Today’s article is written for a new trainer or someone who wants to gain a greater understanding about what a good program should contain. One of my friends has just started in the industry so after outlining the basics with her it gave me some ideas about what parts of programming cause confusion.
The main expertise in programming is managing stress. That’s the key. Understanding your goals, your stressors and making them complement each other not crush each other. This is one of the many negatives with cookie cutter programs and a lot of the high intensity group fitness classes. Having people show up each day and just smashing them isn’t sustainable.
Your body cannot keep maxing out everyday you train. It doesn’t work that way. Imagine you drive a car with the foot to the floor all the time. It’s not going to last half as long as driving a car properly. Your body is no different. Most of the time you drive at a safe consistent speed. You go through times when you can open up and put the foot down but you must also slow down at traffic lights and going through built up areas.
Proper programming is what allows you to continually improve week on week, month on month over years. It does this by paying attention to the “rules of the road”.
A good program manages stress properly, gets the client closer to their goal and fixes muscular imbalances and injury. You need to have a selection of movements that will help realign the persons body and balance out whatever issues you may have encountered dustin the assessment.
I work with mostly general population all of whom are at a desk for 8-10 hours each day. 8/10 of the people I screen have tight chest, rounded shoulder and tight hip flexors. This is the major issues that I need to resolve with them. It’s about improving mobility and trying to offset the negatives of 10+ hours a day of sitting.
What movements do I pick?
The fundamental movements that all programs should address are the following.
You can do any of the numerous press variations (military press, floor press, etc.) You can even combine push and counter-rotation by doing a one-sided floor press. If you don’t want to use a bell, you can do push-ups (of which there are numerous variations).
Any of the row variations (rows, renegade rows, single-leg rows, batwings, etc.) or pull-ups fall into the pull category.
Deadlifts, swings, cleans, and snatches all are hinges.
Goblet squats and front squats are the most common. The more practiced strength students can perform pistols (weighted or unweighted).
5. Everything else
Farmers carries, racked carries, waiter’s walk (overhead carries). Crawling, turkish getups.
This five movement patterns are from Dan john.
How do I split movements into sessions?
Picking what movements to put where depends on how many session a week a client has available and how much time to train in each session.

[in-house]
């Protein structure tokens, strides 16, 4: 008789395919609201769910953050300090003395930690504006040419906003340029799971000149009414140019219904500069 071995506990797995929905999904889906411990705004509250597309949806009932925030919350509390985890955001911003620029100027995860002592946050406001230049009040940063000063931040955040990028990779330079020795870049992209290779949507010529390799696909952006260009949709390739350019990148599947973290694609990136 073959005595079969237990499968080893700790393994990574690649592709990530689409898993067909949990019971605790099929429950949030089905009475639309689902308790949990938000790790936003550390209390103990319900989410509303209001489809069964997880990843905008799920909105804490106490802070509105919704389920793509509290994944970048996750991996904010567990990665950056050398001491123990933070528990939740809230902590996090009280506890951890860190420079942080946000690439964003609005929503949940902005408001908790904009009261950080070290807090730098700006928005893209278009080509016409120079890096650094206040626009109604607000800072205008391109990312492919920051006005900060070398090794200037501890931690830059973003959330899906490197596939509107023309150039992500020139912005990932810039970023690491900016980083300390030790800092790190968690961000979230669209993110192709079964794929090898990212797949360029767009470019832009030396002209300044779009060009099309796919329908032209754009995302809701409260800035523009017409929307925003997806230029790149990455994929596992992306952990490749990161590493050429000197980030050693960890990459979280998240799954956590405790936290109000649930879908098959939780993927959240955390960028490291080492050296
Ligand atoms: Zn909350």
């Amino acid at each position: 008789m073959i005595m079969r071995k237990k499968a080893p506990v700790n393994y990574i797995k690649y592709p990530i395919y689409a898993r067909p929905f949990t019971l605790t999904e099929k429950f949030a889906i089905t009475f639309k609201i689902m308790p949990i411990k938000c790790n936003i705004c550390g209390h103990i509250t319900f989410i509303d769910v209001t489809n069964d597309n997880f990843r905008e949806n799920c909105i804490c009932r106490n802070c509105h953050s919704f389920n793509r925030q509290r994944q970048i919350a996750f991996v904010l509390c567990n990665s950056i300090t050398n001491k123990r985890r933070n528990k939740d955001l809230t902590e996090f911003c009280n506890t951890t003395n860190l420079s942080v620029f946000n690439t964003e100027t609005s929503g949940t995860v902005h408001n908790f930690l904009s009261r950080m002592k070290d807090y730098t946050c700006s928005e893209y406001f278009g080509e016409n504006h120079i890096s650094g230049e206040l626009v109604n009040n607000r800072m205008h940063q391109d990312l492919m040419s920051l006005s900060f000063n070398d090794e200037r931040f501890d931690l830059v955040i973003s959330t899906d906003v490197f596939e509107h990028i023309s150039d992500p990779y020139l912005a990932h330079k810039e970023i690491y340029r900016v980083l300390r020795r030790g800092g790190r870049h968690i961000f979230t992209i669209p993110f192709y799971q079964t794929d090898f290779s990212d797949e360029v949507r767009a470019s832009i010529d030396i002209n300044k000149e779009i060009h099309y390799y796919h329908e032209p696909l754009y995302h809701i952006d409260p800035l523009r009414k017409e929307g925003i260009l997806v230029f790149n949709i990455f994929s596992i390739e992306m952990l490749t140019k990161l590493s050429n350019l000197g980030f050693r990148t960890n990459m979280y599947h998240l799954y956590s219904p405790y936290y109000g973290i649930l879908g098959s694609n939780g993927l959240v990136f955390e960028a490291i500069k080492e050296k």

On average my clients do 3 x 30 minute sessions a week. For my client base with habit based nutrition coaching this is sufficient. None of them will be doing a physique show anytime soon but this is where we need to understand the importance of programming correctly for the population you’re working with. It’s also why most newbies get no results with the programs they follow designed for pro bodybuilders.
When deciding what movements to put I use an X split routine. This means I use exercises that don’t compete with each other. So if I’m doing a back squat which is a lower push, I’ll pair it with a row variation which is an upper pull. Likewise if I deadlift (lower pull) I’ll pair it with something like a pushup (upper push).
Pair upper push with lower pull
Pair upper pull with lower push
How to I know what to do first?
Now you know what movements to use and how to split them up the next thing to understand is how to know where to put each movement.
The general hierarchy for what training to address first are as follows
- Skill work
Skill work is best put first as you are learning new skills. This requires both physical freshness and cognitive freshness. You don’t want to do skill work when you’re tired. Conditioning goes last as it uses movements that the individual is already proficient at a higher intensity.
How many reps and sets do I pick?
This depends on the client’s goals. A fatloss client will do a higher volume progam (more reps and sets) than someone looking to build pure strength.
Below are the reps schemes based on what you want to achieve.
- Reps in the 1-5 range build super dense muscle and strength (called myofibrillar hypertrophy).
- Reps in the 6-12 range build a somewhat equal amounts of muscular strength and muscular endurance.
- Reps in the 12+ range build muscular endurance and size (this is called sarcoplasmic hypertrophy).
Unless the person is training for something specific like a powerlifting comp it’s best to have a combination of rep ranges.
How do I know what weight to use?
I don’t use percentages and don’t really think they’re necessary unless the person is more intermediate to advanced. Even then I think the RPE works best. RPE stands for rating of perceived exertion. Below is an example of how it works from www.elitefts.com